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US Offshore Wind Energy Planning May Not Be Engaging All Coastal Residents

Published on: 01/05/2022
Primary Contact(s): chloe.fleming@noaa.gov

Public engagement is key to successful energy development endeavors because it builds trust and communication between local communities and government agencies that facilitate energy projects. However, new research from NCCOS suggests that traditional public engagement activities for offshore wind energy development in the U.S. — such as solicitations for public comment, and informational meetings — are likely only engaging people inclined to participate in such activities, resulting in a false read of public opinion.

Th researchers offer three potential areas for improving offshore wind energy development processes related to social action and representation in civic engagement: 1) encouragement of non-active oppositional residents in order to better address their concerns, 2) identification and encouragement of supportive residents as allies to local renewable energy development efforts, and 3) better mitigation of active oppositional resident opinions.

Credit: Fabian Schmidt

Data were collected via a random household survey within coastal populations of North and South Carolina adjacent to proposed offshore wind energy development. Cluster analysis was used to create subgroups based on awareness, support level, and intended action. Perceived impacts, place attachment, and demographic characteristics were then examined between these spatial clusters. Residents of cluster 1 ("engaged minority") are more likely to be aware of and opposed to offshore wind energy development efforts, as well as more likely to have engaged in past action and intend action than residents of cluster 2 ("quiet majority").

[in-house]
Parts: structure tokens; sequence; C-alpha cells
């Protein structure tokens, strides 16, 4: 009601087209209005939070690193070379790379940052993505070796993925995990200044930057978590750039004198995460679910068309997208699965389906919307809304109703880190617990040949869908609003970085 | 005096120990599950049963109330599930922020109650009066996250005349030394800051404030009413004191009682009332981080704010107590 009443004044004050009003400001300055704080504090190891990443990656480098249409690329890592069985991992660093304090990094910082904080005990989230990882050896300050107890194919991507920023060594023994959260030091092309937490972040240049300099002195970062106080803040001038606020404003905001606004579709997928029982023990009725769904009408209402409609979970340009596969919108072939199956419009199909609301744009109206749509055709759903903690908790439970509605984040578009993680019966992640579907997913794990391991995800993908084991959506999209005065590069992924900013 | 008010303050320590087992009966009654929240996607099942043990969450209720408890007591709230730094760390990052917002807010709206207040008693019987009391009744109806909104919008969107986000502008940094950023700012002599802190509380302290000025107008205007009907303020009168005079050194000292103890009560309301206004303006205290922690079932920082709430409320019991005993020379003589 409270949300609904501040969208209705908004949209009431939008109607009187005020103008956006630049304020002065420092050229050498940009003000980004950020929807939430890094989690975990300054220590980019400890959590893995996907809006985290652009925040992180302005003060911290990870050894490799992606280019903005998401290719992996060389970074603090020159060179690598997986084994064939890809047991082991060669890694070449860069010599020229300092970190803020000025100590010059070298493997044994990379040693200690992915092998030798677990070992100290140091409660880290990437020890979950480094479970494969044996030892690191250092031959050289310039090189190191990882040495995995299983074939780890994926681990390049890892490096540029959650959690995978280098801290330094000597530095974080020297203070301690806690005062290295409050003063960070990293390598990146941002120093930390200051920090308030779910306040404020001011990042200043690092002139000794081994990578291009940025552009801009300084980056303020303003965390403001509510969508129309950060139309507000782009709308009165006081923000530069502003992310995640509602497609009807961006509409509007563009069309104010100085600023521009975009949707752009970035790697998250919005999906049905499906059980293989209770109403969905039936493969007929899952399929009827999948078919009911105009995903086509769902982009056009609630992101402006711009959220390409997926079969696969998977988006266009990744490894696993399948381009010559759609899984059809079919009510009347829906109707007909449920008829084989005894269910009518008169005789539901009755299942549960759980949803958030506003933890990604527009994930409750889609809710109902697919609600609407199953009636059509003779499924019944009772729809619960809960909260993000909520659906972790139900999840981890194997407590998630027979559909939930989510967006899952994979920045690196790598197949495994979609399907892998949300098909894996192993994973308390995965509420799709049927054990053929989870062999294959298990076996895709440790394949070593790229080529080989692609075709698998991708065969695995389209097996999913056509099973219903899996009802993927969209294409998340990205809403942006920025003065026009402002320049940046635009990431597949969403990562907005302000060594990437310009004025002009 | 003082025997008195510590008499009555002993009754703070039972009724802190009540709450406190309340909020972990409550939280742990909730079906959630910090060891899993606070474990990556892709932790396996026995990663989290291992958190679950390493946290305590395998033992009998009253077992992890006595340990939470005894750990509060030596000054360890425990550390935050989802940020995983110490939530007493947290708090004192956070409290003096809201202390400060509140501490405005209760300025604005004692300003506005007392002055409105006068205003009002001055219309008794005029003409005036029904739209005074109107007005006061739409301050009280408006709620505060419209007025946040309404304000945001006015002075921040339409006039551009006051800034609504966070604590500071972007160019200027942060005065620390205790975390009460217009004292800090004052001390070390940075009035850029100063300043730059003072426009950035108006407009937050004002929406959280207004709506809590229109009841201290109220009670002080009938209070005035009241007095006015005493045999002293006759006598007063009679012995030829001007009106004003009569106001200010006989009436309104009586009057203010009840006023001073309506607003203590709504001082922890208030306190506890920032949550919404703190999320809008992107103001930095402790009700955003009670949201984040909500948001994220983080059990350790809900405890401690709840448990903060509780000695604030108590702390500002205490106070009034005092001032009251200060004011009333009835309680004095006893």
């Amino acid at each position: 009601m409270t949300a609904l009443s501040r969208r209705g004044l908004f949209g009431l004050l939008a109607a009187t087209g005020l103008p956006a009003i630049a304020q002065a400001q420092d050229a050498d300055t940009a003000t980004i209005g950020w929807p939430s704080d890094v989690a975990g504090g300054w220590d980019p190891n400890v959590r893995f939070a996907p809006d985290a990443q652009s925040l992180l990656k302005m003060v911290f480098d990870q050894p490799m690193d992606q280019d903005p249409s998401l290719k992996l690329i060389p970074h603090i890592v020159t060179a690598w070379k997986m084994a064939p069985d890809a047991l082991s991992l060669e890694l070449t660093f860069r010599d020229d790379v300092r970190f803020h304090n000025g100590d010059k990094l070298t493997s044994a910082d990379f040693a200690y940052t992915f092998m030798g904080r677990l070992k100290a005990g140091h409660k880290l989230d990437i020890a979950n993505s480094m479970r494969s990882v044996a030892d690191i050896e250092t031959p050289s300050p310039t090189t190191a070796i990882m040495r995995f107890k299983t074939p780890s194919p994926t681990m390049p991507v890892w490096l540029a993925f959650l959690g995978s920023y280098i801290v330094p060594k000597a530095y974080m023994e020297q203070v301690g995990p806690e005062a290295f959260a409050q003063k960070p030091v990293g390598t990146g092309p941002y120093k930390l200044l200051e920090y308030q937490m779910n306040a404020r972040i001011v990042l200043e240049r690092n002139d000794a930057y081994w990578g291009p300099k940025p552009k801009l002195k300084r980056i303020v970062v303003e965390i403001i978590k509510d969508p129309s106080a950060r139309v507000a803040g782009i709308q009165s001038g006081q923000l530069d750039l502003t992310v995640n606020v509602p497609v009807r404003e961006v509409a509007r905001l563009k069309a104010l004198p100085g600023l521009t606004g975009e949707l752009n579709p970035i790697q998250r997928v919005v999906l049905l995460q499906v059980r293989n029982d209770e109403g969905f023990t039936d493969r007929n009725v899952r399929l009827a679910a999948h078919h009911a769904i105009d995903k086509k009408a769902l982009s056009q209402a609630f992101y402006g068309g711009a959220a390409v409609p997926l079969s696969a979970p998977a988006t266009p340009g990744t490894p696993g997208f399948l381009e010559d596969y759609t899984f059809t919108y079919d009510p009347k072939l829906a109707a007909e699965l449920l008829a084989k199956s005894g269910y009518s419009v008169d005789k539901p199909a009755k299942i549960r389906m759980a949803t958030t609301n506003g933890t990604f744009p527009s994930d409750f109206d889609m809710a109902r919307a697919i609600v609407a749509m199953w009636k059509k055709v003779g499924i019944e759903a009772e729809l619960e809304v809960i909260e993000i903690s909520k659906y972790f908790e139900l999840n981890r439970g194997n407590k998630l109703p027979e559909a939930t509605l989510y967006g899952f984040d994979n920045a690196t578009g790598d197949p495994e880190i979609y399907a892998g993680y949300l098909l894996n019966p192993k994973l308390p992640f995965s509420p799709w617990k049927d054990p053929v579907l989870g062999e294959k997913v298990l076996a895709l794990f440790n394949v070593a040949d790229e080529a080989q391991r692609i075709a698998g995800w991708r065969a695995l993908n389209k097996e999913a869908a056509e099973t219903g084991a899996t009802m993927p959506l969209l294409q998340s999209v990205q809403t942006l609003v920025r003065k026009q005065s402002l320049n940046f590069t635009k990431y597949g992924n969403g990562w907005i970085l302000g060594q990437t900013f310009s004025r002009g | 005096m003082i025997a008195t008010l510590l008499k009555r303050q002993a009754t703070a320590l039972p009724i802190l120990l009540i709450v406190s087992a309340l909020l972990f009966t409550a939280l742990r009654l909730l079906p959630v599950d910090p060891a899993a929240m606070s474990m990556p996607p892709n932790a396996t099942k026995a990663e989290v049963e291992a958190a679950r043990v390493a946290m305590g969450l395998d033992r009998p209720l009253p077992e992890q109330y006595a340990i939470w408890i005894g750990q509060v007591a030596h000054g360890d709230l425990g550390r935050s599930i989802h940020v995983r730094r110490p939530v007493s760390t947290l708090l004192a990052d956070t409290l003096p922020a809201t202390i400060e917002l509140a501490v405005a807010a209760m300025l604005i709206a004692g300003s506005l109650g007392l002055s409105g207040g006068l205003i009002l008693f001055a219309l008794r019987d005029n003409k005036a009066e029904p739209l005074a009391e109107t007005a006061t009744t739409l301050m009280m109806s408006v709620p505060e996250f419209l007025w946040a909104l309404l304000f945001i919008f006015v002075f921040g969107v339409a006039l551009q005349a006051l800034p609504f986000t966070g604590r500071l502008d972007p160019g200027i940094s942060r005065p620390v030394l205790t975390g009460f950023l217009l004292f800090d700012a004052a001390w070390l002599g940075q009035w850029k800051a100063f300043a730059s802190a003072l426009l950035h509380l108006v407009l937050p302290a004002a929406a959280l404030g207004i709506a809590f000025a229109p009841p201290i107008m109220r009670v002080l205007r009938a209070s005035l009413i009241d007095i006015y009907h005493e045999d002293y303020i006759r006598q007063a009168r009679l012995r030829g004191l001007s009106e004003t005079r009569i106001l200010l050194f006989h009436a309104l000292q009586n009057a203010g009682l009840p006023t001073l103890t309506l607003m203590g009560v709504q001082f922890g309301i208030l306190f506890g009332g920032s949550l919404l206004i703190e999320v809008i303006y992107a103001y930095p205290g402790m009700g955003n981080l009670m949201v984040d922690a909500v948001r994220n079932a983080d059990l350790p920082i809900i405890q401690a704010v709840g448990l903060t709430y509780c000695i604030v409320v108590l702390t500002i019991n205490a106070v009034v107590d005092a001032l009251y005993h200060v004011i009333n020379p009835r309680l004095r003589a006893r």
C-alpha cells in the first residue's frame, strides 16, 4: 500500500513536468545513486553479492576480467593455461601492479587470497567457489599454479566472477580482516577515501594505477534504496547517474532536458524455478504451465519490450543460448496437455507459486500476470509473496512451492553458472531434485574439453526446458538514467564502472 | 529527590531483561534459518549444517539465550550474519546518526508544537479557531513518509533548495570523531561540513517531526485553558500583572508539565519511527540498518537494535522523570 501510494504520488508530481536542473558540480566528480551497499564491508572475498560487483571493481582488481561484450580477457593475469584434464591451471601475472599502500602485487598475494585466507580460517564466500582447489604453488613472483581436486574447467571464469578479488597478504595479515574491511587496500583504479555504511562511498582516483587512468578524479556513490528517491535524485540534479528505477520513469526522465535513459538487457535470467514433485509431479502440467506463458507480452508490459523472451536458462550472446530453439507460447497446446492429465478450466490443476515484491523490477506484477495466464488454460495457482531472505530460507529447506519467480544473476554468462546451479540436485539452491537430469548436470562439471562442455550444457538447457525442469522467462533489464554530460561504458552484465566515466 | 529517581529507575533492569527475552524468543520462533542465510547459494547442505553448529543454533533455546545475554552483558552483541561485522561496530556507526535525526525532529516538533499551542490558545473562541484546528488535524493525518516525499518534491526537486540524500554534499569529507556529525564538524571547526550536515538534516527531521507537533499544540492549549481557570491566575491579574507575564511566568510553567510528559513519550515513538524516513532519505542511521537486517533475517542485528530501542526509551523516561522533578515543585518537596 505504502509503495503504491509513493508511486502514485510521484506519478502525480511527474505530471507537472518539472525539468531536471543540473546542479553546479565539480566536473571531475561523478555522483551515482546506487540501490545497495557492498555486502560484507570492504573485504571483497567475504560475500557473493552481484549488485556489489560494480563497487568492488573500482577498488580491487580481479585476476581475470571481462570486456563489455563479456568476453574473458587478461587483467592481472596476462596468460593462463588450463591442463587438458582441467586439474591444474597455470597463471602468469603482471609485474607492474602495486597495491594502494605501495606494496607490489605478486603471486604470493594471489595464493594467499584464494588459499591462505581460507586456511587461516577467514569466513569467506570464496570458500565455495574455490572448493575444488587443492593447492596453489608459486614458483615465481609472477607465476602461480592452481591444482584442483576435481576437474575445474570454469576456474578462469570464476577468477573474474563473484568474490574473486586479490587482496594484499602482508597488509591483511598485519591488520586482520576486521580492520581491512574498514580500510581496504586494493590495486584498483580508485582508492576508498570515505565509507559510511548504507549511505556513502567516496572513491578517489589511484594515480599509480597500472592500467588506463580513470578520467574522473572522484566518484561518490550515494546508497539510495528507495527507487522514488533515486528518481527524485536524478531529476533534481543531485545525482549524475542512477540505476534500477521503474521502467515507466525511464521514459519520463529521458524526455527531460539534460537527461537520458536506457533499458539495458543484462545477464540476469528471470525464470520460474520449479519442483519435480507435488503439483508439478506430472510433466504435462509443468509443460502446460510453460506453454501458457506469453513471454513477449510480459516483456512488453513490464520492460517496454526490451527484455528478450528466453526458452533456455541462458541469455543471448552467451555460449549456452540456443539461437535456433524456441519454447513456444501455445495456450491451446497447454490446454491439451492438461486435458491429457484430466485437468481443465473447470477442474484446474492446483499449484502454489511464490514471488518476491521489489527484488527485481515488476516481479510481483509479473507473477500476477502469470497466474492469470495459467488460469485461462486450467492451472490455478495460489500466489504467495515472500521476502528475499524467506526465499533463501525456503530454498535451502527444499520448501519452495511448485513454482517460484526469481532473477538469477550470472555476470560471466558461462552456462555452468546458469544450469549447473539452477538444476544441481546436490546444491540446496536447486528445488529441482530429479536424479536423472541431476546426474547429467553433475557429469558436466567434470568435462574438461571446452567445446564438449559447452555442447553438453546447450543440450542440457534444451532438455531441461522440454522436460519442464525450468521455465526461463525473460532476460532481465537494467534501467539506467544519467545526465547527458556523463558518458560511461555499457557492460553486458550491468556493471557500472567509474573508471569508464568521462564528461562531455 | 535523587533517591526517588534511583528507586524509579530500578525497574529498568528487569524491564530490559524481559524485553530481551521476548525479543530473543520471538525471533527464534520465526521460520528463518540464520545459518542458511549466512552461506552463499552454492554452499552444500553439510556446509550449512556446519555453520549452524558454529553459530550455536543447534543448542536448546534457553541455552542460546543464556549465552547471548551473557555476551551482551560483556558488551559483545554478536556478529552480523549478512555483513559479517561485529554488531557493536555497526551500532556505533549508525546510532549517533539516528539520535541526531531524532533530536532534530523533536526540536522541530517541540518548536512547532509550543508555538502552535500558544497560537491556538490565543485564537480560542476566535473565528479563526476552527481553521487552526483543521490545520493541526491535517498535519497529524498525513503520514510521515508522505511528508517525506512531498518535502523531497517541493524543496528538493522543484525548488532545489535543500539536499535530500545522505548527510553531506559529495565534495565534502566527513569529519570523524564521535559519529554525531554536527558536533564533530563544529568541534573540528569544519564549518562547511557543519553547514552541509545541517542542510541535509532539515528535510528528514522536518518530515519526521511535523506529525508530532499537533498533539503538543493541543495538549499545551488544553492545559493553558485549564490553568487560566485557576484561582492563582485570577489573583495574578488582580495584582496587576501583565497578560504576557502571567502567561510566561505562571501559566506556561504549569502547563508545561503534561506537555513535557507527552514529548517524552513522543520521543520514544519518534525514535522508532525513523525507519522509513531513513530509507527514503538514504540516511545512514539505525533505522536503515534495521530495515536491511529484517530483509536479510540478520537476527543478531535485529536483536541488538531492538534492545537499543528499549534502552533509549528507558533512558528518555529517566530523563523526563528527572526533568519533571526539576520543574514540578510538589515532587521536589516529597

Place-based findings are used to discuss management implications for potentially non-representative understandings of public opinion in energy development solutions, and recommendations for improved public engagement efforts related to offshore wind energy.

The two new terms "engaged minority" and "quiet majority" and surrounding conversations on awareness, opportunity, place attachment, perceived impacts, disenfranchisement, distrust, perceived process fairness, and compounding barriers to social action are offered to those involved in energy generation research and management, but may also be of interest to those considering citizen engagement in public policy decisions.

Citation: Fleming. C.S., Gonyo, S.B., Freitag, A., and Goedeke, T.L. 2022. Engaged minority or quiet majority? Social intentions and actions related to offshore wind energy development in the United States. Energy Research & Social Science, 84; 102440. doi.org/10.1016/j.erss.2021.102440

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